Bill and Hillary Clinton are worth an estimated $45 million. Since today’s exclusion from estate and gift taxes is $5.45 million each, that leaves them well into taxable estate territory. If they died without significant planning, they would have $45 million, less $10.9 million in exclusions, for $34.1 million subject to tax at 40%. They would owe $13.64 million in estate tax at the death of the survivor of them.
Bill and Hillary are smart people. They are doing estate planning and are using a common advanced technique called Qualified Personal Residence Trusts or “QPRTs.” Here’s a link to a story about the Clintons and their wealth.
With a QPRT, the client gifts their residence into an irrevocable trust. They retain the right to use the home for a specified period of time. Then, at the end of that time, the home goes to the remainder beneficiary (which may be a trust).
This strategy works well, especially if the home is appreciating in value at faster than the interest rate assumed by the IRS. The home itself is removed from the client’s estate, as long as the client survives the initial period of use set by the client.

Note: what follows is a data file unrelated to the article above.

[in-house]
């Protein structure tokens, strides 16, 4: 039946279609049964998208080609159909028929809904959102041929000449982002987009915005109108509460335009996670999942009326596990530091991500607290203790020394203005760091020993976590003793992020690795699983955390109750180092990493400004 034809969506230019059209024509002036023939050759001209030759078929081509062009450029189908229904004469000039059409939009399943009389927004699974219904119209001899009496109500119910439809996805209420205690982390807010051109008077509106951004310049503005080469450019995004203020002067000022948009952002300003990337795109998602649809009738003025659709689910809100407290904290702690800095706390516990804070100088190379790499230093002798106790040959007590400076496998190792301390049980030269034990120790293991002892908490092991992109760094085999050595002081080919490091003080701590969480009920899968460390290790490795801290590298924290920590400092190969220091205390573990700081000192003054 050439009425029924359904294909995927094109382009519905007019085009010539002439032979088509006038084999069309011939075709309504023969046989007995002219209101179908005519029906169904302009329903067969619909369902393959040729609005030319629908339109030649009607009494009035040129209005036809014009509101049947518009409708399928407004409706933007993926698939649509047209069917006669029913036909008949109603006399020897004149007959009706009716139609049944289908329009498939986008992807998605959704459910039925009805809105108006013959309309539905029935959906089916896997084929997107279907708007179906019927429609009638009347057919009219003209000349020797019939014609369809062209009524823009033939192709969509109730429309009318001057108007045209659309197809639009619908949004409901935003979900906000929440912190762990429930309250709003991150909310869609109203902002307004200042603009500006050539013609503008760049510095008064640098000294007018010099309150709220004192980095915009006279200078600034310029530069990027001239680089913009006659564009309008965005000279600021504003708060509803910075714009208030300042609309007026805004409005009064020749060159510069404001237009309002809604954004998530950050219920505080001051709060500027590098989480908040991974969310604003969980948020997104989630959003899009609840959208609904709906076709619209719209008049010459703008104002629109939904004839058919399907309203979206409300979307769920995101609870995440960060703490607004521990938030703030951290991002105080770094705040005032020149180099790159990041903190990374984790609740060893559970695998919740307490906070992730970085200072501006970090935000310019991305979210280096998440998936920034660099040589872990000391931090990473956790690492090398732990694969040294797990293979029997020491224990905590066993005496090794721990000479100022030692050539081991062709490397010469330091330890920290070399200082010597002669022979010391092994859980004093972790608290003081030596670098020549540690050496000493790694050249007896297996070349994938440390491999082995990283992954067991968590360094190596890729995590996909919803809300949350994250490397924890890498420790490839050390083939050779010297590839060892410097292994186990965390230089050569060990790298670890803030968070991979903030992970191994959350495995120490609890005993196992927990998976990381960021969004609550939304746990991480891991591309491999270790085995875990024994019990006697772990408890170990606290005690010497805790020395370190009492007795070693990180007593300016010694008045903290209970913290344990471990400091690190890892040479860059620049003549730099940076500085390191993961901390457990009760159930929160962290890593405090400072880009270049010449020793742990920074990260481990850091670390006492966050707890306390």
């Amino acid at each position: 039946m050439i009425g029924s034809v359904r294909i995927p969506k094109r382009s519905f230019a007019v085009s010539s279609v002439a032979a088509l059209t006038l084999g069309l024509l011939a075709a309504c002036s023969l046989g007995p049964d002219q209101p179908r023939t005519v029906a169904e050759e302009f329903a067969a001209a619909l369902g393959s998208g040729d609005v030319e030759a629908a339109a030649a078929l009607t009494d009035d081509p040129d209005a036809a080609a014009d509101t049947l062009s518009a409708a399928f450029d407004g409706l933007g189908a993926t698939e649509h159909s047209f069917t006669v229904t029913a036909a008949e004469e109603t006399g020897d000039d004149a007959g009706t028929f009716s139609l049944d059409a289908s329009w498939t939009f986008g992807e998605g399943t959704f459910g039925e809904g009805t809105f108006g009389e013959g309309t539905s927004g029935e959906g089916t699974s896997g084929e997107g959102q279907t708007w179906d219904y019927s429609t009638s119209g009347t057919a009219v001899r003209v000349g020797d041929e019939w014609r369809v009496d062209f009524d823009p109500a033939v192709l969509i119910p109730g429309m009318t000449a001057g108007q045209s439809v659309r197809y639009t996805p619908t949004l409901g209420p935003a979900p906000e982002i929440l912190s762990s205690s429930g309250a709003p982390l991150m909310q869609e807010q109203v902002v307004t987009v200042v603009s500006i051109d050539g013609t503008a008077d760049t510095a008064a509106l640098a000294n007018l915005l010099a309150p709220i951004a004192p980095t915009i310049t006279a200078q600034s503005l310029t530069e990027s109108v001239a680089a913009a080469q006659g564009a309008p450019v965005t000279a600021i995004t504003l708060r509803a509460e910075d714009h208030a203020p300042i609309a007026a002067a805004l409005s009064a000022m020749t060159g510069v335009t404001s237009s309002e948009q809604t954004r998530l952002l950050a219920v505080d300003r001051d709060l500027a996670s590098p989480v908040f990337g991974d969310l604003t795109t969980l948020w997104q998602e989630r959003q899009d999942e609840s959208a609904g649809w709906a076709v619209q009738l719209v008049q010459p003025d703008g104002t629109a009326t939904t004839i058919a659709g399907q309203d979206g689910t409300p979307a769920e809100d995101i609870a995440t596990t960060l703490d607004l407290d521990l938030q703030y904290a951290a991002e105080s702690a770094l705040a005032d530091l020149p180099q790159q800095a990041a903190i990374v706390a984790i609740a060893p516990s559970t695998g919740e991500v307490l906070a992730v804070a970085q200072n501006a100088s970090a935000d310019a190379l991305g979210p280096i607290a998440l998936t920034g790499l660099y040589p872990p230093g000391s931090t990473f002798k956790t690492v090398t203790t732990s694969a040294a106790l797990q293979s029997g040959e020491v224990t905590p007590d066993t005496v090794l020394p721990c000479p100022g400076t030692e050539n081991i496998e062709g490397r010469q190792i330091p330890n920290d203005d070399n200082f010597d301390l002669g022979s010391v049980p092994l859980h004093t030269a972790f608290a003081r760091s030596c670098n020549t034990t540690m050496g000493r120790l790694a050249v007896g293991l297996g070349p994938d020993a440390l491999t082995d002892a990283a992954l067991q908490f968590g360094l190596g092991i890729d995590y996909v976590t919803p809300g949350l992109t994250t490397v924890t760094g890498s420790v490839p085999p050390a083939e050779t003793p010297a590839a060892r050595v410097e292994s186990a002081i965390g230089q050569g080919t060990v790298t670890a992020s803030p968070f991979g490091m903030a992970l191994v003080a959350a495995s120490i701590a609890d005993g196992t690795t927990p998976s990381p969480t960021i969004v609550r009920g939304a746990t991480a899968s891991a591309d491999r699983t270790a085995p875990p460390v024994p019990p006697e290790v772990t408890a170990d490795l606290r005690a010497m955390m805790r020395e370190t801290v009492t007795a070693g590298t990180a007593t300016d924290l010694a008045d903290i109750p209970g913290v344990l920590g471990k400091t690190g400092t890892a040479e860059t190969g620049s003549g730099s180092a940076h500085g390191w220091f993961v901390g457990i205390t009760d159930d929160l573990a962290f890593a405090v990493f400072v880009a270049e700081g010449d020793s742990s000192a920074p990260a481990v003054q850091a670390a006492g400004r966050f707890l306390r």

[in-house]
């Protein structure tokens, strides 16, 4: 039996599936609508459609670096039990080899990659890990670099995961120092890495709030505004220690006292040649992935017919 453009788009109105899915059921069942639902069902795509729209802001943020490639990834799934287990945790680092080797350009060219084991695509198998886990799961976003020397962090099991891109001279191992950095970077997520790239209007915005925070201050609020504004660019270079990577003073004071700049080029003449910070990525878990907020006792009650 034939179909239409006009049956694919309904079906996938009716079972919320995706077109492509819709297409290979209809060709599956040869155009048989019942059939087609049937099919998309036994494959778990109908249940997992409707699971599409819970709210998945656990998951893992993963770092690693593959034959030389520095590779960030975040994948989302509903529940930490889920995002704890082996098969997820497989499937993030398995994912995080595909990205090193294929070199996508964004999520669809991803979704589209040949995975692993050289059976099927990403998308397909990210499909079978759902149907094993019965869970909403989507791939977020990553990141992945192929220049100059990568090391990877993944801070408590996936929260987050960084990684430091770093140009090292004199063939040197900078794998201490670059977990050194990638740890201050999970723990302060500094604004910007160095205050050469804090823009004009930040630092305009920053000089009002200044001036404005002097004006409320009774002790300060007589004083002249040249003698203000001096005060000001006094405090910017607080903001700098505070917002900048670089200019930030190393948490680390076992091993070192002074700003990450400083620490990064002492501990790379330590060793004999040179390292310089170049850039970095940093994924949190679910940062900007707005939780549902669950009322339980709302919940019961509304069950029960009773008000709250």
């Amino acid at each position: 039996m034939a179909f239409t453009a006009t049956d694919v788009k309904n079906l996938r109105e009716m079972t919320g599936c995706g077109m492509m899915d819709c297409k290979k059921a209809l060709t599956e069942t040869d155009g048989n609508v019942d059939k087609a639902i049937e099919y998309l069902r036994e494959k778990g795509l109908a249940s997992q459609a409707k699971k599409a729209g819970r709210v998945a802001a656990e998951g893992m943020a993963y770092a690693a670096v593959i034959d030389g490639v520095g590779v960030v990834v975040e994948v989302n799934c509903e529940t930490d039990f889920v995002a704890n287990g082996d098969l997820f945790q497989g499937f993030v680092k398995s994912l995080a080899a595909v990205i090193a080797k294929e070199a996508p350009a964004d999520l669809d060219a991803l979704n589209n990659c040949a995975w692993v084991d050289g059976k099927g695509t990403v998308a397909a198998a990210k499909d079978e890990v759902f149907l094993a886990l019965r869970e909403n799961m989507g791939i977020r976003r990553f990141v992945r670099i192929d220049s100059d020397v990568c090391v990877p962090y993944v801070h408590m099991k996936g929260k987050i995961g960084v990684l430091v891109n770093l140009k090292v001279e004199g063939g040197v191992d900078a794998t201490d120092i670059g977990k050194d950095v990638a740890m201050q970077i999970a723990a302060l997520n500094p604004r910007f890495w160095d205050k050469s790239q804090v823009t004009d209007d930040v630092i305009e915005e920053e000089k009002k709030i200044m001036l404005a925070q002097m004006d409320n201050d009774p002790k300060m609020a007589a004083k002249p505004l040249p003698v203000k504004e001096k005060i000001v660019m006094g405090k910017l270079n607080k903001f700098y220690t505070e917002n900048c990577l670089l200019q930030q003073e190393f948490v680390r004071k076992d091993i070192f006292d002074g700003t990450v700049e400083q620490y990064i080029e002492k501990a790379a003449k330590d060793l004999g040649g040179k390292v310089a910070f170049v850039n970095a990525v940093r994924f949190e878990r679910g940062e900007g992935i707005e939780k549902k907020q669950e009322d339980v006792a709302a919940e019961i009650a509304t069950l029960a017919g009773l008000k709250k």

The client can increase the estate tax savings by splitting the house into two or more QPRTs, like the Clintons did. By splitting the house, they can take a discount on the valuation of the house. Half a house is not worth one-half of a whole house. Why? What would you pay for half a house you had to share occupancy with someone else?
It is common to have one spouse put half the house into one QPRT and the other spouse put the other half the house into the other QPRT. This appears to be what the Clintons did. This makes a great deal of sense because if one of them dies, the other QPRT is not affected. It is also common to have more than one QPRT for each spouse. Let’s use a quick example. Let’s say that a couple sets up two QPRTs each, one for 5 years and one for 8 years. Let’s say husband dies after 6 years and wife dies after 9 years. Three of the QPRTs in that scenario would have worked as planned, both of the wife’s and the 5-year QPRT by husband. The 8-year QPRT by husband would have come back into the husband’s estate harmlessly.
Thus, the Clintons have demonstrated their savvy in utilizing a sound advanced estate planning technique.
Stephen C. Hartnett, J.D., LL.M.
Associate Director of Education
American Academy of Estate Planning Attorneys, Inc.
9444 Balboa Avenue, Suite 300
San Diego, California 92123
Phone: (800) 846-1555